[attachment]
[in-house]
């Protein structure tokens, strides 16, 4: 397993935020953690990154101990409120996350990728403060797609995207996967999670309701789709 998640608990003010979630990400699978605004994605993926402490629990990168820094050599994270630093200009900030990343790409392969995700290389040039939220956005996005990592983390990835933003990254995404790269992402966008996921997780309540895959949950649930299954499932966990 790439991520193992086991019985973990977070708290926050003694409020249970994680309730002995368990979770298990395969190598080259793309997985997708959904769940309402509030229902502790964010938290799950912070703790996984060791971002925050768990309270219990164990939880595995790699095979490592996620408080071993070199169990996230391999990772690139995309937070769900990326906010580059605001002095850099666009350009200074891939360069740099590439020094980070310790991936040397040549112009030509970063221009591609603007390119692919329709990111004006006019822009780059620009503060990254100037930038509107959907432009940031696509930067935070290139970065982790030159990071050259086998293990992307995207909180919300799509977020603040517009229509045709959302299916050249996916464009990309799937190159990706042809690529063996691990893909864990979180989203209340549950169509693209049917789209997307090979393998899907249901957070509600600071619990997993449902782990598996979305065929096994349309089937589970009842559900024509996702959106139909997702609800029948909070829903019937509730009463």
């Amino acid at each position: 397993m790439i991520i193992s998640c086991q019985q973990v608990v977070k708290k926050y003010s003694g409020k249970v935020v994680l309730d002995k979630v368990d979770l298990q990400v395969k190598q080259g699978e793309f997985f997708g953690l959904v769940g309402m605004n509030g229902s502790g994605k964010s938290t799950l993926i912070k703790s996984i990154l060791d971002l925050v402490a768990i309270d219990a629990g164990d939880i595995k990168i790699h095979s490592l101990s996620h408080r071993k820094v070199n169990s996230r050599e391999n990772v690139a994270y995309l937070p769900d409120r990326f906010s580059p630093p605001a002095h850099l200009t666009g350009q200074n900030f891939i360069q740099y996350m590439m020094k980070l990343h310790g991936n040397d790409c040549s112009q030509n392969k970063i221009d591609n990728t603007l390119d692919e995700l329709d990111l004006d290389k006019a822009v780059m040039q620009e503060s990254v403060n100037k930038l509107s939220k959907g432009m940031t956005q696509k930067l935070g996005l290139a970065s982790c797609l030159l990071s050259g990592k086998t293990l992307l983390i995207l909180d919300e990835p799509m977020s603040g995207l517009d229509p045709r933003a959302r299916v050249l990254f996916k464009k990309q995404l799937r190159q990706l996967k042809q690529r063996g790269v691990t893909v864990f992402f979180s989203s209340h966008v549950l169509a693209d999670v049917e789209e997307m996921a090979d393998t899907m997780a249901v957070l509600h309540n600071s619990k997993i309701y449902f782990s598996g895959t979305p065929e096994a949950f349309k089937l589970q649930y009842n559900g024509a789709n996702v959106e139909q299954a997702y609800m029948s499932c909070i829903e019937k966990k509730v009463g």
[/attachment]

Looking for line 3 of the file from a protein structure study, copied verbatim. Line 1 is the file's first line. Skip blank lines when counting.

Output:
């Amino acid at each position: 397993m790439i991520i193992s998640c086991q019985q973990v608990v977070k708290k926050y003010s003694g409020k249970v935020v994680l309730d002995k979630v368990d979770l298990q990400v395969k190598q080259g699978e793309f997985f997708g953690l959904v769940g309402m605004n509030g229902s502790g994605k964010s938290t799950l993926i912070k703790s996984i990154l060791d971002l925050v402490a768990i309270d219990a629990g164990d939880i595995k990168i790699h095979s490592l101990s996620h408080r071993k820094v070199n169990s996230r050599e391999n990772v690139a994270y995309l937070p769900d409120r990326f906010s580059p630093p605001a002095h850099l200009t666009g350009q200074n900030f891939i360069q740099y996350m590439m020094k980070l990343h310790g991936n040397d790409c040549s112009q030509n392969k970063i221009d591609n990728t603007l390119d692919e995700l329709d990111l004006d290389k006019a822009v780059m040039q620009e503060s990254v403060n100037k930038l509107s939220k959907g432009m940031t956005q696509k930067l935070g996005l290139a970065s982790c797609l030159l990071s050259g990592k086998t293990l992307l983390i995207l909180d919300e990835p799509m977020s603040g995207l517009d229509p045709r933003a959302r299916v050249l990254f996916k464009k990309q995404l799937r190159q990706l996967k042809q690529r063996g790269v691990t893909v864990f992402f979180s989203s209340h966008v549950l169509a693209d999670v049917e789209e997307m996921a090979d393998t899907m997780a249901v957070l509600h309540n600071s619990k997993i309701y449902f782990s598996g895959t979305p065929e096994a949950f349309k089937l589970q649930y009842n559900g024509a789709n996702v959106e139909q299954a997702y609800m029948s499932c909070i829903e019937k966990k509730v009463g």